REVIEW: El Jannah

Originally published by Two Thousand in 2014

When my now father-in-law suggested to my now-wife and I that we move to an apartment that he owned in Granville, we laughed it off. Thanks for the offer, John, but Granville? Way too far away. We’ll stick to paying $600 a week for an apartment we hate in Paddington, surrounded by nothing but shit cafes and dogs we can’t own because our head of strata is about 200 years old.

John brought up his offer a few times in the following weeks. In every conversation he’d tried to sell us on Granville as a suburb. His main argument was El Jannah, an incredible charcoal chicken spot near the station. It was a successful motivator, but it wasn’t the chicken that convinced us to move. It was their garlic sauce.

You could smell the smoke from El Jannah from the balcony of our new place. We were excited to make it our local – but so were our families and close friends, who visited us throughout the first fortnight we were there, insisting they bring us El Jannah for lunch. After less than a month of living in Granville, we never wanted to eat ‘the reason we moved there’ again.

We broke that promise to ourselves a good hundred or so times in the almost three years we’ve called Granville home. Charred pieces of El Jannah chicken made appearances at picnics and parties that we couldn’t be bothered to cook for. I regularly walked home from the station with a chicken roll in my hand and garlic on my breath. We made our way through the various skewers on the menu, which take about ten times longer to serve than the chicken does.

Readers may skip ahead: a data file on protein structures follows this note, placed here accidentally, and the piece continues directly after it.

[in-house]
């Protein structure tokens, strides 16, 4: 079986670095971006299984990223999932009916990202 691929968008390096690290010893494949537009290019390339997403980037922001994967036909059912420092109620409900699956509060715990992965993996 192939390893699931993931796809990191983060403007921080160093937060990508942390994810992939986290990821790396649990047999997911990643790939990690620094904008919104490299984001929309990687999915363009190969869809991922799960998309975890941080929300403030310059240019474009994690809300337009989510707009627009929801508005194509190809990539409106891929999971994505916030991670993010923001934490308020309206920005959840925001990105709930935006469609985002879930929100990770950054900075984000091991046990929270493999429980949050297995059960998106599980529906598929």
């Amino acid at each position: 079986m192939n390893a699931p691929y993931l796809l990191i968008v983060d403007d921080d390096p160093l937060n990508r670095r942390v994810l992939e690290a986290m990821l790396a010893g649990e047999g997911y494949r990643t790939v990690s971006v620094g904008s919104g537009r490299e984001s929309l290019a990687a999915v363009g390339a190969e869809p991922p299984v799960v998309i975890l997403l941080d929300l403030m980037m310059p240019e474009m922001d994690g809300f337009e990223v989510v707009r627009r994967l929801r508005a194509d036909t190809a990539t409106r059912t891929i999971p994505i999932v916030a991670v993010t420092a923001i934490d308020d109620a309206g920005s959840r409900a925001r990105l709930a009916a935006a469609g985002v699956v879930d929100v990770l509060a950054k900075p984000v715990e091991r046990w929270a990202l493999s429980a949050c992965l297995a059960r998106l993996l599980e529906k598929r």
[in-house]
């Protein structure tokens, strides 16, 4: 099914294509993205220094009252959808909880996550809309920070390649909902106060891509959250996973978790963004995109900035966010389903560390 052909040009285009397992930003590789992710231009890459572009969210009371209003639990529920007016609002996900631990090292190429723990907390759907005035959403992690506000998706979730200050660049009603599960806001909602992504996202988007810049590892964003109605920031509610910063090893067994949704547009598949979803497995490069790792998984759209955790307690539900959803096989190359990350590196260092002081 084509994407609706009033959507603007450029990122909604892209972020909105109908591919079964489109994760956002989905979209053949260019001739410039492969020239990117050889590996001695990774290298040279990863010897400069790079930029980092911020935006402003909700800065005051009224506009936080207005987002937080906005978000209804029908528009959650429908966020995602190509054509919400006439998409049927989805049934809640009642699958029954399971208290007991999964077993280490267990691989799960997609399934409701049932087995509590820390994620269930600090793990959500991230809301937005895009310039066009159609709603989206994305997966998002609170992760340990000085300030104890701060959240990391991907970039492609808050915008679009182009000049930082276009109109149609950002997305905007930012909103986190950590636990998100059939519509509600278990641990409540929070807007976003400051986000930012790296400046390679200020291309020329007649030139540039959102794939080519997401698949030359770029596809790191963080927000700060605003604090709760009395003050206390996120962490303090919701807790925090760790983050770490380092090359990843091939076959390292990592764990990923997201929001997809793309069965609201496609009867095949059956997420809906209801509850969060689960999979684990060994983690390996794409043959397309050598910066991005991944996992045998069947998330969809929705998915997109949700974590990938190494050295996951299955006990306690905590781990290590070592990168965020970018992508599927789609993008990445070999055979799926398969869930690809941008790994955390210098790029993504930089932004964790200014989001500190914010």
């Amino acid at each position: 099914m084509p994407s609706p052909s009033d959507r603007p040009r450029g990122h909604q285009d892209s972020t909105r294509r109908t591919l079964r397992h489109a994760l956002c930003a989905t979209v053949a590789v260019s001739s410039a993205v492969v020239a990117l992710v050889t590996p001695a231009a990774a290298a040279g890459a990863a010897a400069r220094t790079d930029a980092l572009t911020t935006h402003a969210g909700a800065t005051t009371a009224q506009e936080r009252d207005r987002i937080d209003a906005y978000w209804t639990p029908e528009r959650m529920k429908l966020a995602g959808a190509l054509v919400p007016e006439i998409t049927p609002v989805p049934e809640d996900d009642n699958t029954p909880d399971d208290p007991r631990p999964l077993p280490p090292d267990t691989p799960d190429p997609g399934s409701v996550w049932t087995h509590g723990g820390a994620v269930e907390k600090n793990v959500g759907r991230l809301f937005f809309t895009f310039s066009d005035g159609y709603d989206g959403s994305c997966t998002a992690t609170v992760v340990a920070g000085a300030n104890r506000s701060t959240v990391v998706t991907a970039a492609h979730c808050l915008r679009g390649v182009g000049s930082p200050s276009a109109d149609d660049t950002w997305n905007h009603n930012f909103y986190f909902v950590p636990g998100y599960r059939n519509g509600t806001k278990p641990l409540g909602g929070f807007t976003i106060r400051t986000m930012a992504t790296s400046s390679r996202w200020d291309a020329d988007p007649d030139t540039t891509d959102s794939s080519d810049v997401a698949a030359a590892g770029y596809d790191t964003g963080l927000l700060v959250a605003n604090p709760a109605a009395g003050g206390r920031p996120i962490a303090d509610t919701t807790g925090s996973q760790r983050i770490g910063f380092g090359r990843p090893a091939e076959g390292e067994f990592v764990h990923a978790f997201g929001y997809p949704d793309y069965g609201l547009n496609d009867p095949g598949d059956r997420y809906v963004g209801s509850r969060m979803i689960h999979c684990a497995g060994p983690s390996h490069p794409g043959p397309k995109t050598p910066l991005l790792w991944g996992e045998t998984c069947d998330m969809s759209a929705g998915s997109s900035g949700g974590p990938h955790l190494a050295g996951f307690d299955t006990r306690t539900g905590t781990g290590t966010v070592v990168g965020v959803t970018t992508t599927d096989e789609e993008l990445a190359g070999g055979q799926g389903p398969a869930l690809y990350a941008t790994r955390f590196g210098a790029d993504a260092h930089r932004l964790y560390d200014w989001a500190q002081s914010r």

We’re moving out of our Granville apartment tomorrow so we went for one last big feed at El Jannah while we still lived around the corner. It’s the best way to eat there, get a crew, sit outside and order big. We got a whole chicken, which comes with Lebanese bread, pickles and garlic sauce, plus a side order of hommous, babaganouj and tabouli. And some chips and falafel. We ordered big.

You tear a piece of bread, smear it with hommous (which I think is the best hommous you can get in Sydney, it’s so thick and rich with tahini), then add an additional extra large smear of the garlic sauce, an addictive creamy paste that’s made from just garlic and olive oil (if you have leftover garlic sauce do not take it home – you will eat it with a spoon and have nightmares for a week). Next you rip into a piece of chicken (the thigh is always best), placing pieces of charred, smoky skin alongside the juicy meat. Top the meat with a couple of pickles, both green and pink. The pink ones are white turnip spears, turned pink by adding a piece of beetroot to the pickling jar. Sneak in a few hot chips, covered in chicken salt, next to the pickles because you’re an adult who can make their own decisions. Spoon some tabouli over the top, roll it up and eat it, spilling half the roll over your pants. Try your hardest to save some room for something sweet from Abla’s up the road.

El Jannah is a Granville institution, one that is slowly branching out and opening stores in Punchbowl and Blacktown. There are other charcoal chicken stores in Granville but I refuse to go to them (unless the line is REALLY long). I’ll miss being five minutes walk from a perfect chicken roll, waking up and smelling the glorious charcoal smoke from my open window, using everything in my power not to smear the half finished tubs of garlic sauce in my fridge on every carbohydrate in the house. No matter how far away I live from Granville, it’ll only take having severe garlic breath to remind me of being neighbours with my old mate El Jannah.

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